Selecting a Guitar
This is the type of guitar that developed from the earliest forms of fourand
five-stringed instruments, reaching its final form in the early nineteenth century.
In addition to being the type of guitar used for the solo “classical” repertoire,
the Spanish or classical guitar is used for the accompaniment of folk songs, for
the songs and dances of Latin America, and for the flamenco music of Spain. Throughout
Europe it has long been the favorite accompaniment instrument for love songs and
The nylon-strung Spanish or classical guitar.
Traditionally the sides and back of a flamenco guitar differ in that they’re
made of cypress wood, which is distinguishable by its yellow color and lighter weight,
but this is not always the case today because some of the great flamenco players
Classical guitars usually have a slotted peg head and are strung with nylon strings.
Generally they are smaller than acoustic or electric instruments. The neck width
is greater than on acoustic or electric guitars to facilitate the intricate left-hand
work demanded in classical compositions.
Although the term “acoustic” really applies to any non-amplified guitar, it is
commonly used to describe the steel-strung guitar used in country, folk, and blues
styles. The steel strings give more volume than nylon, and also have a “brassier”
Acoustic guitar players can play with their fingers (as do classical players),
sometimes adding metal thumb and fingerpicks to enhance their sound. Others strum
across all the strings—or play complex melody lines—using a flatpick (also called
The acoustic guitar has a beautiful rich sound in the hands of players like James
Taylor, John Renbourne, Leo Kottke, and many others. It works well as an accompaniment
instrument, and the best players also use it for solos and improvisations. However,
for intricate solo work it is somewhat harder to play than the Spanish guitar.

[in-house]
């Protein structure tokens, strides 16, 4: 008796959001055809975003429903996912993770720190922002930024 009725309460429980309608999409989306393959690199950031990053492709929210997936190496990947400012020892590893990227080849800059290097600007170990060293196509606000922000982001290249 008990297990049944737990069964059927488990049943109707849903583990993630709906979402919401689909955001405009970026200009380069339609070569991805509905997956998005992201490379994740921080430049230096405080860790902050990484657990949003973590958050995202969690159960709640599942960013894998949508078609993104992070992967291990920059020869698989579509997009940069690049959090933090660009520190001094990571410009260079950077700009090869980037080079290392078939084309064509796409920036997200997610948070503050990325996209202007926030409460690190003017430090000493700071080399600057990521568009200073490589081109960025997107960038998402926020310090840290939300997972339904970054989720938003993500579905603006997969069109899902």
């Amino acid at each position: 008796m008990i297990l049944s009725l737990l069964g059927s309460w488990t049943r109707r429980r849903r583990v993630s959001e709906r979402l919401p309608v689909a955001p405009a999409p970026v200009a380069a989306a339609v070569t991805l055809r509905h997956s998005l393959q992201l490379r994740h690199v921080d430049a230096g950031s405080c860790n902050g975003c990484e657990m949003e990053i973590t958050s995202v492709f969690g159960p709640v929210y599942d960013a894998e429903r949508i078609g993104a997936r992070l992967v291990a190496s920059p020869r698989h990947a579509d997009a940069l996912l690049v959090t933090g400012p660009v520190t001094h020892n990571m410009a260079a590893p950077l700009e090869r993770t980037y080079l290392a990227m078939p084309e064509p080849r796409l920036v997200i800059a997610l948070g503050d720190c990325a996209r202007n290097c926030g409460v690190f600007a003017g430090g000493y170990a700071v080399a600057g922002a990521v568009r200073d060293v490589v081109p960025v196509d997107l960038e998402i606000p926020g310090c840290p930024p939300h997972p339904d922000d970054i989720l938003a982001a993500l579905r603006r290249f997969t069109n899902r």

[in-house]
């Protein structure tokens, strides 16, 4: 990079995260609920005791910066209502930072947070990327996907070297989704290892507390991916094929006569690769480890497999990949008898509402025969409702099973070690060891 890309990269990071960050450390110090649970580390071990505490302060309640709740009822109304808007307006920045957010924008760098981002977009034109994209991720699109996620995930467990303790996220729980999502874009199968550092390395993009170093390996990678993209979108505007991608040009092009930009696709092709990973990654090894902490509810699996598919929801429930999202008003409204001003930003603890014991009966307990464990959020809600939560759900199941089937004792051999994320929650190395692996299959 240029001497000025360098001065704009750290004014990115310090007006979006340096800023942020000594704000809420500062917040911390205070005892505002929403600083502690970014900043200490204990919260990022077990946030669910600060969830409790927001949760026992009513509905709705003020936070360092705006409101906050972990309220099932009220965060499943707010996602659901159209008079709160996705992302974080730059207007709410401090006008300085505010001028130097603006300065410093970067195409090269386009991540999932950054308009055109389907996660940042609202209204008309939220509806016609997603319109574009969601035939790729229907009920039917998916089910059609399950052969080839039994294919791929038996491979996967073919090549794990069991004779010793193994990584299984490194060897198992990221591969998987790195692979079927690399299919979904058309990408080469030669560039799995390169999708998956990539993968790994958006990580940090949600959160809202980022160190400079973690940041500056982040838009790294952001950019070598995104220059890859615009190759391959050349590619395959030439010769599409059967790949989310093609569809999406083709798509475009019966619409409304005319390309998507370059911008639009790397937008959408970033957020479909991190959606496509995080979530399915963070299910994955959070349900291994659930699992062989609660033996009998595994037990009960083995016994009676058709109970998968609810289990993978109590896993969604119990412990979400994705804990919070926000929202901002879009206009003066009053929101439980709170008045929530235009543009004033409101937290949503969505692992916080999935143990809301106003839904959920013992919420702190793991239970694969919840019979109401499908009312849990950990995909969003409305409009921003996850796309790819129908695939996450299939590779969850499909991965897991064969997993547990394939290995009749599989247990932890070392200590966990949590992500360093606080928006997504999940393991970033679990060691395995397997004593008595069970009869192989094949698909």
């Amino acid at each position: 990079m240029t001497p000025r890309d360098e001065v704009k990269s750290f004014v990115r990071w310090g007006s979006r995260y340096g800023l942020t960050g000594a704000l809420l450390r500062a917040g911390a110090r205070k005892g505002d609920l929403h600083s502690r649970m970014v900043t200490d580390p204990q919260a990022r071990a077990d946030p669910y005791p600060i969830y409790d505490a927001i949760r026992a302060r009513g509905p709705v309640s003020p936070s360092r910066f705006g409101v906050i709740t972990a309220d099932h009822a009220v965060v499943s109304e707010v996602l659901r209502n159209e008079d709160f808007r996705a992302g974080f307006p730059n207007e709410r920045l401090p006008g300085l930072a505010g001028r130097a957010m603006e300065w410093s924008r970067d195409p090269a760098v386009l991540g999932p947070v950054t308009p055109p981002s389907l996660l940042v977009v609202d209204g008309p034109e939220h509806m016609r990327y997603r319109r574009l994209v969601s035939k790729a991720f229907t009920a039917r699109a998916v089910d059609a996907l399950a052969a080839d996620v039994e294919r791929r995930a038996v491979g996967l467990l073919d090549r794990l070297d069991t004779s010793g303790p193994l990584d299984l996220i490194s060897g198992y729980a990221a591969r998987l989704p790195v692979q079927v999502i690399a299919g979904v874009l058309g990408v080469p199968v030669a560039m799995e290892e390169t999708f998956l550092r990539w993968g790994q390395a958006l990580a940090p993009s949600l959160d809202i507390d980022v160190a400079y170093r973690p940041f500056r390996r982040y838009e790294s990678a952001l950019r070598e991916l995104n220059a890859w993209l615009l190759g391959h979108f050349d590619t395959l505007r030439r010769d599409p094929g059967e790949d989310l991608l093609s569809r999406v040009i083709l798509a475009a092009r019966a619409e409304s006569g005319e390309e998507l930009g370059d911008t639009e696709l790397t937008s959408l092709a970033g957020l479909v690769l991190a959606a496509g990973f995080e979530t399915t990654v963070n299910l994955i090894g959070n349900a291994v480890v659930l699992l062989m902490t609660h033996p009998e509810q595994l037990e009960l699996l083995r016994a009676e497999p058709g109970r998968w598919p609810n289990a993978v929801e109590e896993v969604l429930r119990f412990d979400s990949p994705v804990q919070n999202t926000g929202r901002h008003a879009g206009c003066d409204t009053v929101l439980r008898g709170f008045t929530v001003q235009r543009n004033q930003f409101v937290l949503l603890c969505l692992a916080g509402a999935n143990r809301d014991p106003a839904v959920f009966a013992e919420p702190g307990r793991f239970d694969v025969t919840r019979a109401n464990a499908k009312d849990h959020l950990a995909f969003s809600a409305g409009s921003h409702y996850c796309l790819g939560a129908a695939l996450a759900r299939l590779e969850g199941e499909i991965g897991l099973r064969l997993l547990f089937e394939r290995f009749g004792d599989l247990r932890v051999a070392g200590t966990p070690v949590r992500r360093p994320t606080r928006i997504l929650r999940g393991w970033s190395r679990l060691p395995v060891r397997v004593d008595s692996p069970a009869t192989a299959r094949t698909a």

The acoustic guitar
The jazz guitar
This type of guitar is normally played with a plectrum, and represents a transition
from acoustic to electric guitar, because the guitar itself has some acoustic property
although nowadays it is normally amplified. Although a component of the rhythm section
of early jazz groups where its distinctive “chunk” sound would cut through and be
heard without amplification, this guitar was also used extensively for melody and
solo work, an example being the work of great players such as Django Reinhardt.
Distinguishing features include the violin-like f-holes which replace the circular
sound hole of the traditional guitar. Often jazz guitars are larger in size than
classical or acoustic guitars, and they usually have arched tops and backs, like
a violin. This is said to improve their sound projection. Pickups are now built
into the guitar, as are volume and tone controls.
The pioneering guitarist Les Paul was a technical as well as musical wizard.
He is famous for multitrack recorded performances, and his developments on the instrument
itself led to the extensive use of solidbody guitars with no innate acoustic resonance.
Used for chords and lead in contemporary rock groups, the solid-body guitar has
no sound until it is plugged into an amplifier. The electronic sound from pickups
is processed in inventive ways for special effects, including deliberate distortion.
The result is a new creation that has a fingerboard and strings but acoustically
shares little with the traditional guitar.
The solid-body electric guitar